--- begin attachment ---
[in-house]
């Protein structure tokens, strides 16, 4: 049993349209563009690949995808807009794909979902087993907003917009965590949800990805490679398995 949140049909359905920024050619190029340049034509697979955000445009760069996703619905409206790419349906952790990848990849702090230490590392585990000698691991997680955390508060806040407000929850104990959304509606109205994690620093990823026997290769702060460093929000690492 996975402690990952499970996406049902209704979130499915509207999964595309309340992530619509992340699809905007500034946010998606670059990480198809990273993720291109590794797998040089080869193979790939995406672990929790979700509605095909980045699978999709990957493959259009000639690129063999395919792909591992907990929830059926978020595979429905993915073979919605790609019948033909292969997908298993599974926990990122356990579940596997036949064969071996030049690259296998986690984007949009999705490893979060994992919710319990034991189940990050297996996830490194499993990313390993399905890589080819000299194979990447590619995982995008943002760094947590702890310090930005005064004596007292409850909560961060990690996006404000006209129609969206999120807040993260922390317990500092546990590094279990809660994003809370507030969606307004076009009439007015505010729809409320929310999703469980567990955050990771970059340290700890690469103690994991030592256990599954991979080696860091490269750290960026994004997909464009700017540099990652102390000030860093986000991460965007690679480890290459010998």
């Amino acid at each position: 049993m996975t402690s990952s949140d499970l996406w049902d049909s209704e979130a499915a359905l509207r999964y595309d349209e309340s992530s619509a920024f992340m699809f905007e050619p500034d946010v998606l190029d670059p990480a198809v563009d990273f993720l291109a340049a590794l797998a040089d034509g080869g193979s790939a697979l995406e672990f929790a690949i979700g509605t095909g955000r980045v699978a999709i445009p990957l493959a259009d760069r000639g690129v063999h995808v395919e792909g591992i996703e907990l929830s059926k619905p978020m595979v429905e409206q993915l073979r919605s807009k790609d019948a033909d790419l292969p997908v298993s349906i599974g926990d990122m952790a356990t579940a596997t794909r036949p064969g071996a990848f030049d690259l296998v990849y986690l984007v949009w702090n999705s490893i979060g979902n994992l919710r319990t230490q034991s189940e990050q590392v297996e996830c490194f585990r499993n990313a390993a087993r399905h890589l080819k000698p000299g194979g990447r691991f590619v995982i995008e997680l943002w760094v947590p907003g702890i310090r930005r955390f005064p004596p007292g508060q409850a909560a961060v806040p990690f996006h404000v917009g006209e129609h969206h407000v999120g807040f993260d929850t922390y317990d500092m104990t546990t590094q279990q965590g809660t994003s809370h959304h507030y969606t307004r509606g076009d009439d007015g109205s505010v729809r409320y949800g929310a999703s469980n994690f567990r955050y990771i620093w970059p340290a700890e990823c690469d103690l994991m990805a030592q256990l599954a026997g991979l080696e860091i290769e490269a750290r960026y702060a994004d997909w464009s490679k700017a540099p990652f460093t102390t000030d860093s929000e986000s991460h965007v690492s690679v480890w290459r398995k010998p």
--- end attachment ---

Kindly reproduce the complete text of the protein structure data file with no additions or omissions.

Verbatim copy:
[in-house]
């Protein structure tokens, strides 16, 4: 049993349209563009690949995808807009794909979902087993907003917009965590949800990805490679398995 949140049909359905920024050619190029340049034509697979955000445009760069996703619905409206790419349906952790990848990849702090230490590392585990000698691991997680955390508060806040407000929850104990959304509606109205994690620093990823026997290769702060460093929000690492 996975402690990952499970996406049902209704979130499915509207999964595309309340992530619509992340699809905007500034946010998606670059990480198809990273993720291109590794797998040089080869193979790939995406672990929790979700509605095909980045699978999709990957493959259009000639690129063999395919792909591992907990929830059926978020595979429905993915073979919605790609019948033909292969997908298993599974926990990122356990579940596997036949064969071996030049690259296998986690984007949009999705490893979060994992919710319990034991189940990050297996996830490194499993990313390993399905890589080819000299194979990447590619995982995008943002760094947590702890310090930005005064004596007292409850909560961060990690996006404000006209129609969206999120807040993260922390317990500092546990590094279990809660994003809370507030969606307004076009009439007015505010729809409320929310999703469980567990955050990771970059340290700890690469103690994991030592256990599954991979080696860091490269750290960026994004997909464009700017540099990652102390000030860093986000991460965007690679480890290459010998």
């Amino acid at each position: 049993m996975t402690s990952s949140d499970l996406w049902d049909s209704e979130a499915a359905l509207r999964y595309d349209e309340s992530s619509a920024f992340m699809f905007e050619p500034d946010v998606l190029d670059p990480a198809v563009d990273f993720l291109a340049a590794l797998a040089d034509g080869g193979s790939a697979l995406e672990f929790a690949i979700g509605t095909g955000r980045v699978a999709i445009p990957l493959a259009d760069r000639g690129v063999h995808v395919e792909g591992i996703e907990l929830s059926k619905p978020m595979v429905e409206q993915l073979r919605s807009k790609d019948a033909d790419l292969p997908v298993s349906i599974g926990d990122m952790a356990t579940a596997t794909r036949p064969g071996a990848f030049d690259l296998v990849y986690l984007v949009w702090n999705s490893i979060g979902n994992l919710r319990t230490q034991s189940e990050q590392v297996e996830c490194f585990r499993n990313a390993a087993r399905h890589l080819k000698p000299g194979g990447r691991f590619v995982i995008e997680l943002w760094v947590p907003g702890i310090r930005r955390f005064p004596p007292g508060q409850a909560a961060v806040p990690f996006h404000v917009g006209e129609h969206h407000v999120g807040f993260d929850t922390y317990d500092m104990t546990t590094q279990q965590g809660t994003s809370h959304h507030y969606t307004r509606g076009d009439d007015g109205s505010v729809r409320y949800g929310a999703s469980n994690f567990r955050y990771i620093w970059p340290a700890e990823c690469d103690l994991m990805a030592q256990l599954a026997g991979l080696e860091i290769e490269a750290r960026y702060a994004d997909w464009s490679k700017a540099p990652f460093t102390t000030d860093s929000e986000s991460h965007v690492s690679v480890w290459r398995k010998p």